Imagine the most unattractive person you know. Now imagine them with a bad case of acne, a greasy barnet and stinky breath.
Now think of that same person again, but this time they're the lead singer in the latest chart-topping band.
Stick some boys on stage, with instruments, and they will have the girls swooning at their feet. Even if just a few months before they could not manage to pull the most desperate of girls wearing the strongest of beer goggles.
That instant increase in attractiveness is what I dub 'The Musician Effect', and it seems to be an odd phenomenon that has been around for some years. Oddly enough the band doesn't have to be chart topping, just four lads who can throw a song together seem to have this strange effect on women.
The Musician Effect starts young.
As an 11 year old in my first year at secondary school it was almost an obligatory duty to fancy at least one member of the band in the oldest year, the band name now escapes me and my closest friend but we both distinctively remember a tall, redhead drummer. If we saw him now, lacking his drumsticks, he would probably not even get the slightest bit of our attention.
My second experience of The Musician Effect came aged 15, where by intense stalking more than anything else I managed to find the lead singer of a local band and began chatting to him. The kudos gained from my friends when the immortal line: "he's in a band" were muttered was so high it even led to some congratulatory high fives.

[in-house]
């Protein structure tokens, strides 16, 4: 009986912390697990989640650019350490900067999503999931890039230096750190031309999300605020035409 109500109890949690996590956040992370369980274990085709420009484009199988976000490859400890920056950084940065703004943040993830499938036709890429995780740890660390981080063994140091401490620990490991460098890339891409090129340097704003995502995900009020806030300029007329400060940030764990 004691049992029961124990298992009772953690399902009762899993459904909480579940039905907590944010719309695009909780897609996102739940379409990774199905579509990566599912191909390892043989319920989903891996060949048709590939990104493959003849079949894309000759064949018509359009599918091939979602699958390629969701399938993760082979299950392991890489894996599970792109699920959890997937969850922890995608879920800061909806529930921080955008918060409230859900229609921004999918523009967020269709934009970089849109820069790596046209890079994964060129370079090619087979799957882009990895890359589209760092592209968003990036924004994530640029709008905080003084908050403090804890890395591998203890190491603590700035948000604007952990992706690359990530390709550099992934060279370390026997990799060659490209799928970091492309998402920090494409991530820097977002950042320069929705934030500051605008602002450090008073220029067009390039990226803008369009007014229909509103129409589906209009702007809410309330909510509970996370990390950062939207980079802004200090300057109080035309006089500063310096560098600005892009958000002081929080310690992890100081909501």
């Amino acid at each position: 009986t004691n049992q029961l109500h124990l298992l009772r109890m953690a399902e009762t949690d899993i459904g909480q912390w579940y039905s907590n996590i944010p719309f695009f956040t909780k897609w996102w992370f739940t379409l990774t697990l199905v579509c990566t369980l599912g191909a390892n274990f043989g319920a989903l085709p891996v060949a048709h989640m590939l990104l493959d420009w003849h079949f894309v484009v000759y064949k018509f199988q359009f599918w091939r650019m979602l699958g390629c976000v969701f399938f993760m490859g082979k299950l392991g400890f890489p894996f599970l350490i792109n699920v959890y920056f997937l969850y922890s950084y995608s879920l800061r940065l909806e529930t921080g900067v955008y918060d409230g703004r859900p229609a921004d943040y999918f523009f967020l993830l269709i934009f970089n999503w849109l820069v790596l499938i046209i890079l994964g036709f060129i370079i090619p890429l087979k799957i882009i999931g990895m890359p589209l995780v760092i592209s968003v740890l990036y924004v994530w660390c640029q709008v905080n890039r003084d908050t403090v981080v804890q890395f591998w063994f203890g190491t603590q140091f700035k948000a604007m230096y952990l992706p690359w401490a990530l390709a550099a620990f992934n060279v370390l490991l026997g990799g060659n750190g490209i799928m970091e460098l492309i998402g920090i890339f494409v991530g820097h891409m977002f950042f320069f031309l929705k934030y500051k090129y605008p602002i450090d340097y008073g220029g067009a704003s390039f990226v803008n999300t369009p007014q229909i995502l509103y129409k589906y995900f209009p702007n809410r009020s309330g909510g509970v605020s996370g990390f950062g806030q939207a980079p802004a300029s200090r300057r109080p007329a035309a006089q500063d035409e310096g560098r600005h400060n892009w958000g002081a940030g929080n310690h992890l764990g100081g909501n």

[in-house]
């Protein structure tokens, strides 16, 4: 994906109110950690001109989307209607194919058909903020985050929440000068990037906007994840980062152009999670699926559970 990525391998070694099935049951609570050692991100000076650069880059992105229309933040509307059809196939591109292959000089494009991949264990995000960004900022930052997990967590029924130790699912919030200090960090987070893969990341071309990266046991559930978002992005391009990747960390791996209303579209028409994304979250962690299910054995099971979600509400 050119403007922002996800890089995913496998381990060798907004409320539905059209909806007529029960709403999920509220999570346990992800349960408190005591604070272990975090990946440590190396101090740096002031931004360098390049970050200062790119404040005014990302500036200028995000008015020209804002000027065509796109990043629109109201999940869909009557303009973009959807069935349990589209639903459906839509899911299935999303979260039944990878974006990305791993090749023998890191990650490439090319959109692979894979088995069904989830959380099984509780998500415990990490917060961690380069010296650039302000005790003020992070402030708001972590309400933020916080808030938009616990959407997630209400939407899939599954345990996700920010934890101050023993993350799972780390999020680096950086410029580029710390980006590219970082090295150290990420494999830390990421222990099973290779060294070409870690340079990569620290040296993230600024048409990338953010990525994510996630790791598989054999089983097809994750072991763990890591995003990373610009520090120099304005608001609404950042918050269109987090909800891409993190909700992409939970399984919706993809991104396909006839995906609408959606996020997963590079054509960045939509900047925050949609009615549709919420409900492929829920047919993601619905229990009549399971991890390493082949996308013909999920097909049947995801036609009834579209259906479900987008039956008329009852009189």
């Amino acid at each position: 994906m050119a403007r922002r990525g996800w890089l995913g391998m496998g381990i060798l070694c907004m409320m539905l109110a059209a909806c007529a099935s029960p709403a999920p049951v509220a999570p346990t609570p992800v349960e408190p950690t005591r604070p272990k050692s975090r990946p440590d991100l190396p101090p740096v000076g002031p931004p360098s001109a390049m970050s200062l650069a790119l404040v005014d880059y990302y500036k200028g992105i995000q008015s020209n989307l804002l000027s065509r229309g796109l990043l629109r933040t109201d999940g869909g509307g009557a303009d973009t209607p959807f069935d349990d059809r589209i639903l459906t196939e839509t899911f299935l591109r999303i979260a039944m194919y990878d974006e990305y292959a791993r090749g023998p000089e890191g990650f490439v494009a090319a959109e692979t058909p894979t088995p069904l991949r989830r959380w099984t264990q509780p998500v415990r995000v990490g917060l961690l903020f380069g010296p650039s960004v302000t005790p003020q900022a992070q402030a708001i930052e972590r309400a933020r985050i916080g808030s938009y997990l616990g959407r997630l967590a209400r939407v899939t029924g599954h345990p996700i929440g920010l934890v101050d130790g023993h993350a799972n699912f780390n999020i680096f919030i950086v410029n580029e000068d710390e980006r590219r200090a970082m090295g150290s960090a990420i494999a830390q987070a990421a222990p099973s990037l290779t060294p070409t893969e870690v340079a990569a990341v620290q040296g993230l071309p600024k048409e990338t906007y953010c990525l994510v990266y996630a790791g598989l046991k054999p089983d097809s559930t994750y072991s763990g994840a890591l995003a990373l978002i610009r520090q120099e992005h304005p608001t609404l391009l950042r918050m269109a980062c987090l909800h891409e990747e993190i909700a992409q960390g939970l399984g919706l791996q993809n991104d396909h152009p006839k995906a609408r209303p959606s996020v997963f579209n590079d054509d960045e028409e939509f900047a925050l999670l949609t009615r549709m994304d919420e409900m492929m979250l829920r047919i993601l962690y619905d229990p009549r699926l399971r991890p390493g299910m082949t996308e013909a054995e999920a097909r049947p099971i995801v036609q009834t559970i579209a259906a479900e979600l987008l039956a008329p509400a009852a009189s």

Looking back at photos however, I realise the boy so idolised by my younger self was actually just a geeky sixthformer with unkempt hair and badly fitting jeans. It was the mic in his hand and the three mates behind him yielding guitars and a drum set that made him the boy me and my friends spent hours musing over.
I must add that nowadays said geeky sixthformer has become a good friend of mine, and grown up to become a geeky adult with much better hair and jeans that look good. He's also still playing music, and probably still reeling in the women.
Many of my friends have also swooned over musical types as a result of the musician effect. There's the boys who plays in the local pubs. The lad that gets mentioned on local radio, and one friend did the best of everyone and bagged herself a boy who has got himself played on BBC Radio 1.
Money and fame could be blamed for this instant attraction to bands. Yet none of these boys have money. They live with their parents, travel in clapped out vans and the closest they get to owning designer clothes is probably a decade old pair of Converse.
In fact the majority of musicians are neither rich nor a celebrity and still manage to use the guitar on their arm to bag them a hot blonde on the other.
Reading up on it, it seems there could be some science behind this attraction to music makers. Psychologists say women are attracted to those with musical ability because back in caveman days if a man had the time to be creative it meant they were so talented at basic survival skills they had chance to conjure up art in their spare time.
Of course, these days the line up of Arctic Monkeys don't need to have to hunt dinner and find a cave whilst writing the follow up to Suck It And See, but the fact that their ancestors thousands of years ago would have had to do this may be the reason women lust for Turner and co.
Or it just could be because a man looks incredibly sexy with a guitar in tow, and that can override any misdemeanours in his looks. And on top of that, who hasn't dreamed of rocking up at a gig and uttering the line: I'm with the band.
Follow Molly McGreevy on Twitter: www.twitter.com/MollyMcGreevy